Probably the first spark came from my wife. A lot of my ideas come from her. She has a Ph.D. in Victorian children’s literature and she’s always passing me things that come from her research that she finds, historical facts. She knows that if it’s really horrifying and disturbing, I’m going to be very excited about it.
Years ago she handed me a book called The Water-Babies by Charles Kingsley. A lot of people have heard of The Water-Babies, it’s considered kind of the antecedent to Alice’s Adventures in Wonderland, but not as many people have read it. I did, and the book is insane! The first 50 pages are amazing, and it’s what excited me, because it introduced me to this world of chimney sweeps and climbing boys, the kids who work for chimney sweeps. I’d never really known about that history and I’d never known just how awful it is. And pretty much the second I started reading about it, the character of Nan Sparrow emerged, fully formed.
I was really interested in a girl who somehow had been able to survive in a life like this, but in order to do that, she had had to close all the childlike parts of herself off. I wanted a kid that was tough and resilient, but who was also in need of a chance to ignite her sense of wonder again. The whole story built from that. I thought, what if she found a monster and had to raise it like a child, or like a friend and teach it about the world? Would she choose to teach it that the world was horrible? Because her world was pretty bad. Or would she choose to teach it that the world was wondrous?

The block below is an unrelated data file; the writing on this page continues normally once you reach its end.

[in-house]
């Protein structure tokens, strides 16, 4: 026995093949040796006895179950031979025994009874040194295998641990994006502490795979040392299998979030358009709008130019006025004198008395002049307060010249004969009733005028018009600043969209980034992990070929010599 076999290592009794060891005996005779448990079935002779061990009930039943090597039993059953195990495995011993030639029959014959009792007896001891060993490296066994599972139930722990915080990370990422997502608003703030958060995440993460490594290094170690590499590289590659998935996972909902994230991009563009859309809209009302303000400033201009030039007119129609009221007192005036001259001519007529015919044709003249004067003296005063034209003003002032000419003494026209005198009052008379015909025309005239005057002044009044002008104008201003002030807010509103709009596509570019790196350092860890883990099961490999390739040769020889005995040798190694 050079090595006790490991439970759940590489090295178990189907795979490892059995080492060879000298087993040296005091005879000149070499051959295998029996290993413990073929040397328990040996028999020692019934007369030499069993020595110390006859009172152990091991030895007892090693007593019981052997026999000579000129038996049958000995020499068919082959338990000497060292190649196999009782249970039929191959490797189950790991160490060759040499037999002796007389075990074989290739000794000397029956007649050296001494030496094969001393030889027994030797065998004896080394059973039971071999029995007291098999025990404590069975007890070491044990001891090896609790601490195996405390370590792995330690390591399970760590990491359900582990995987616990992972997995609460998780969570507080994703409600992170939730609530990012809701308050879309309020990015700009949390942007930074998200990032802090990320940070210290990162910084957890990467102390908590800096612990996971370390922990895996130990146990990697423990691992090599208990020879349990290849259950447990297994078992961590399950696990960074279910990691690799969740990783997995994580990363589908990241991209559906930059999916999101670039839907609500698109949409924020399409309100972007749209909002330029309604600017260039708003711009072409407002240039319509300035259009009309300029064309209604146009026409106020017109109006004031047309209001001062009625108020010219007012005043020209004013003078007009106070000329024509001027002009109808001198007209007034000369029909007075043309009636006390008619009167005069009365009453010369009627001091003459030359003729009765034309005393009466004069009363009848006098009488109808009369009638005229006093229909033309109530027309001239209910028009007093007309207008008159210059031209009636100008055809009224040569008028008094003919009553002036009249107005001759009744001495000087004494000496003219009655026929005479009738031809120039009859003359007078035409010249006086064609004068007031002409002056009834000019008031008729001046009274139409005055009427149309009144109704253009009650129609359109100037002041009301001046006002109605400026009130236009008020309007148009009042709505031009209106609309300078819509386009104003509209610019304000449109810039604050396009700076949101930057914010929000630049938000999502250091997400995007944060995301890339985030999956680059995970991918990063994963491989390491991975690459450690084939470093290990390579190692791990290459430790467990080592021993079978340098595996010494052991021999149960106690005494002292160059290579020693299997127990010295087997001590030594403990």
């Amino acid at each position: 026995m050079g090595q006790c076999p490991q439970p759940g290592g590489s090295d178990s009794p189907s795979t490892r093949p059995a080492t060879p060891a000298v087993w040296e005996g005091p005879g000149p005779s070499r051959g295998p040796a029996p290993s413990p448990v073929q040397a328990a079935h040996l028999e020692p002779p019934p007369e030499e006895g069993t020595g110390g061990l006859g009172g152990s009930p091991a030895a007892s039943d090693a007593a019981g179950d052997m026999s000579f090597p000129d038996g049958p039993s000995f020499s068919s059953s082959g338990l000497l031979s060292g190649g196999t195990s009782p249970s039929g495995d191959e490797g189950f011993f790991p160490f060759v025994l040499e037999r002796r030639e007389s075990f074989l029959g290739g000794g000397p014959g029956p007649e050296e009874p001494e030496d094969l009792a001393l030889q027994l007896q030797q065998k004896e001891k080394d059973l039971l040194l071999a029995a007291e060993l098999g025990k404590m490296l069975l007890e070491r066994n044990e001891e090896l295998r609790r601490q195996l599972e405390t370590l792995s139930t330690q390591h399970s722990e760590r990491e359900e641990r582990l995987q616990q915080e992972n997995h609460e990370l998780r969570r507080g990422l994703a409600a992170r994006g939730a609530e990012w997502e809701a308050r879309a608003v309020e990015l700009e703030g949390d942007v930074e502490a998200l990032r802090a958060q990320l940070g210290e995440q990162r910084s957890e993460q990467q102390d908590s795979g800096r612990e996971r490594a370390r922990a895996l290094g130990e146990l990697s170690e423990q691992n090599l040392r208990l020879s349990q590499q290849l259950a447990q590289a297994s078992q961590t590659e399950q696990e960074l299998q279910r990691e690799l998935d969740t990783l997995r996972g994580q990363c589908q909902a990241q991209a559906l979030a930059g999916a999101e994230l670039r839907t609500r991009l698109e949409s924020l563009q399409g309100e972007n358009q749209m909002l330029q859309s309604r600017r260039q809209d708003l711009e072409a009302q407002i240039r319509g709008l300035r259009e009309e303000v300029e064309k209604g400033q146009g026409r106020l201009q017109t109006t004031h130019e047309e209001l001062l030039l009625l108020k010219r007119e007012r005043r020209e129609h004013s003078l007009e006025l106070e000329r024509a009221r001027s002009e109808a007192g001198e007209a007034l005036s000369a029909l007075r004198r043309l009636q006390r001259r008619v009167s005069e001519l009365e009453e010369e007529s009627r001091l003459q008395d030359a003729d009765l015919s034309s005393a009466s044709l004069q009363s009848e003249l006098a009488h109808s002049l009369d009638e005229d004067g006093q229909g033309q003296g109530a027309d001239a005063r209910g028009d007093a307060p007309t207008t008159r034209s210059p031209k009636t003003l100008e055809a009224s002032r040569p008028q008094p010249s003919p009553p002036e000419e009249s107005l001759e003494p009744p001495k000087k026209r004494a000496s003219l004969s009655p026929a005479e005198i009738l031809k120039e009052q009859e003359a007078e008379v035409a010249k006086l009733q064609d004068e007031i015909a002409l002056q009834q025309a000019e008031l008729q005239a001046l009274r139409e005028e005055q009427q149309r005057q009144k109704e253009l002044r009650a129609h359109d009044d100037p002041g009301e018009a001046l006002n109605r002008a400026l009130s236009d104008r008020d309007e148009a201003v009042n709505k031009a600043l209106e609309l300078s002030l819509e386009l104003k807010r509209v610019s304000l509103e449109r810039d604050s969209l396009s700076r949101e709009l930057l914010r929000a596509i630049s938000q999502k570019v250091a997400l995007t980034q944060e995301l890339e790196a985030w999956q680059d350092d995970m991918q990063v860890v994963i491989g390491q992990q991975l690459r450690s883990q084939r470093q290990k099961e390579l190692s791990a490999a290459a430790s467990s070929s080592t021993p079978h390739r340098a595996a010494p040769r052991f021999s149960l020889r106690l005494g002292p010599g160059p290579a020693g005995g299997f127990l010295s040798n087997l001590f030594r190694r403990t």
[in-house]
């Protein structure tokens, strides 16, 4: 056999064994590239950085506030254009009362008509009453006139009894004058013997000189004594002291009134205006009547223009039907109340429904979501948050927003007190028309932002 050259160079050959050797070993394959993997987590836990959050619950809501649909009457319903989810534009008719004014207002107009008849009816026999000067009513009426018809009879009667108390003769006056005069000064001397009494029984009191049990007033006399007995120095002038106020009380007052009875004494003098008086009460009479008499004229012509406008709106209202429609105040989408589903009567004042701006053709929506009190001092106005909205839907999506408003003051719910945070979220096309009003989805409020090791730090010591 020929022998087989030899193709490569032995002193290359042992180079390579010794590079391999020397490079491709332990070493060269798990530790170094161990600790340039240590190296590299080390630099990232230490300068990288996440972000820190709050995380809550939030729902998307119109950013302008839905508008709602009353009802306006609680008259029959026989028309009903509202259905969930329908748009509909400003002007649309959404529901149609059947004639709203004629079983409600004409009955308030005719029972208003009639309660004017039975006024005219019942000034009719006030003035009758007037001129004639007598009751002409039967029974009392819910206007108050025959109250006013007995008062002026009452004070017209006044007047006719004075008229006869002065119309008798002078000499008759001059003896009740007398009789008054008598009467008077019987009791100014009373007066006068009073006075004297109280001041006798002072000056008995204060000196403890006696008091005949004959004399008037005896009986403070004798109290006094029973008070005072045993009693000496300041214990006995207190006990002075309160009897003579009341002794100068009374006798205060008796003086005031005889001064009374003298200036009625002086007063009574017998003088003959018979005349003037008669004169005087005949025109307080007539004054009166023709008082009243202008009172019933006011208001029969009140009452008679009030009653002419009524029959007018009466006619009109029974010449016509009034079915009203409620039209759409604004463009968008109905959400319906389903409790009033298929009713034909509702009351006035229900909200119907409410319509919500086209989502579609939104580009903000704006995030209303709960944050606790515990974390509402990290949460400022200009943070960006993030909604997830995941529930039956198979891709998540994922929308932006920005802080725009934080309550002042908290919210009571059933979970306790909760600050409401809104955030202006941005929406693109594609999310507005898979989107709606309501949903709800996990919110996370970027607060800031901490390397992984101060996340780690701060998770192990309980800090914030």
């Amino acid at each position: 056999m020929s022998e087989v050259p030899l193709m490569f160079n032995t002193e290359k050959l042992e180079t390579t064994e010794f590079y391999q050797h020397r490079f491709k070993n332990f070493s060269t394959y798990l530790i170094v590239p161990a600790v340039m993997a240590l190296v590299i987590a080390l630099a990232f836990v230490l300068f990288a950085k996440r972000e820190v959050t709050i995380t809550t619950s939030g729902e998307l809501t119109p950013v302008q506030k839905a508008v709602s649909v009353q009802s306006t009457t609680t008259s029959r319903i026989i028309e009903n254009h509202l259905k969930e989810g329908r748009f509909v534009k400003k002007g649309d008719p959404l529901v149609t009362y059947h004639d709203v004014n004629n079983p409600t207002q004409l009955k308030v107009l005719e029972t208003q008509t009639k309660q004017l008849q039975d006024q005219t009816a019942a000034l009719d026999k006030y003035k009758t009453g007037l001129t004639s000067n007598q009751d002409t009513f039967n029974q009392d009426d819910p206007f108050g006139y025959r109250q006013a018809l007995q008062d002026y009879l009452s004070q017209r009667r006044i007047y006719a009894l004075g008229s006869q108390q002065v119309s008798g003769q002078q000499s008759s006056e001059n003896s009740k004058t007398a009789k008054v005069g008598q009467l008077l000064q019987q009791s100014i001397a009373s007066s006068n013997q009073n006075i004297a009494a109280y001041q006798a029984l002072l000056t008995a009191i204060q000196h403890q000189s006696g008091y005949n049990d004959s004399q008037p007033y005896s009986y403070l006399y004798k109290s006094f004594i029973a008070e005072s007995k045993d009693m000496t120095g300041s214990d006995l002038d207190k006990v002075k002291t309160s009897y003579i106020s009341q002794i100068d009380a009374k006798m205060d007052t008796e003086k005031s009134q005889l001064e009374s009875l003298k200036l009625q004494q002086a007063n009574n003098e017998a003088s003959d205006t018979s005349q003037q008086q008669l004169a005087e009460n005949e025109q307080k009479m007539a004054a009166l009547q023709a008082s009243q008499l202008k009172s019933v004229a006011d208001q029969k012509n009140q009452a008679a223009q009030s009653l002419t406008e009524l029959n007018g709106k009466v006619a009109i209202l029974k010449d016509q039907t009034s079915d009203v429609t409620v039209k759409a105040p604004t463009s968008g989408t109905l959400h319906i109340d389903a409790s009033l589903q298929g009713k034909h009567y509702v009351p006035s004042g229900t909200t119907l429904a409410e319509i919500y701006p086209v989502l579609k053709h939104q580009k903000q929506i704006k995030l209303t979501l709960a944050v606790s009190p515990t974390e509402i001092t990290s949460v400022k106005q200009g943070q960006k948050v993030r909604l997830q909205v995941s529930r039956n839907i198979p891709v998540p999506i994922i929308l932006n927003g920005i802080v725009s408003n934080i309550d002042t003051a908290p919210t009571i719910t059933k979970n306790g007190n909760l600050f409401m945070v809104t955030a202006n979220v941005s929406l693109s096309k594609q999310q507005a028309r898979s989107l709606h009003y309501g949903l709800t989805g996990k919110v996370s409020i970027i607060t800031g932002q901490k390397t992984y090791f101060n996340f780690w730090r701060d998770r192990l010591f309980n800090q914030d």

In the book, Nan’s monster is further defined as a golem. What’s the significance of the golem in your story?
The golem is named Charlie and Charlie’s story took a parallel track that actually started before the chimney sweep stuff. I’ve known about golems for a lot of my life. They make appearances often as sort of minor monsters in fantasy literature. You see them a lot in board games and video games these days. They’re always these mindless hulking beasts made from rock or sometimes steel or iron, and they have an identity as big, mindless guards.
When I was 19, my father was teaching in Prague and I went with him for a couple of days, the only time I’ve taken a trip abroad. When I got to Prague, I discovered that that city is the birthplace of the great golem story [“The Golem of Prague”], and it’s very closely tied to the city’s history. The golem there was tied closely to Judaism and not only that but a history of persecution. The golem is not just a generic protector, but it’s protecting people who are in serious need, people who are being persecuted. I thought there was beauty to the idea that it was a story and a character born out of the fact that the city of Prague was persecuting its Jewish citizens, and then hundreds of years later it had become a celebrated image for the whole city. There’s something beautiful about that, and a little bit sad, especially in light of the fact that in almost all the golem stories you find, even when the golem does its job and manages to protect the person who creates it, the golem’s ending is not always happy. So you have this beautiful heroic creature who is also destined to be a little bit tragic. That really drew me in.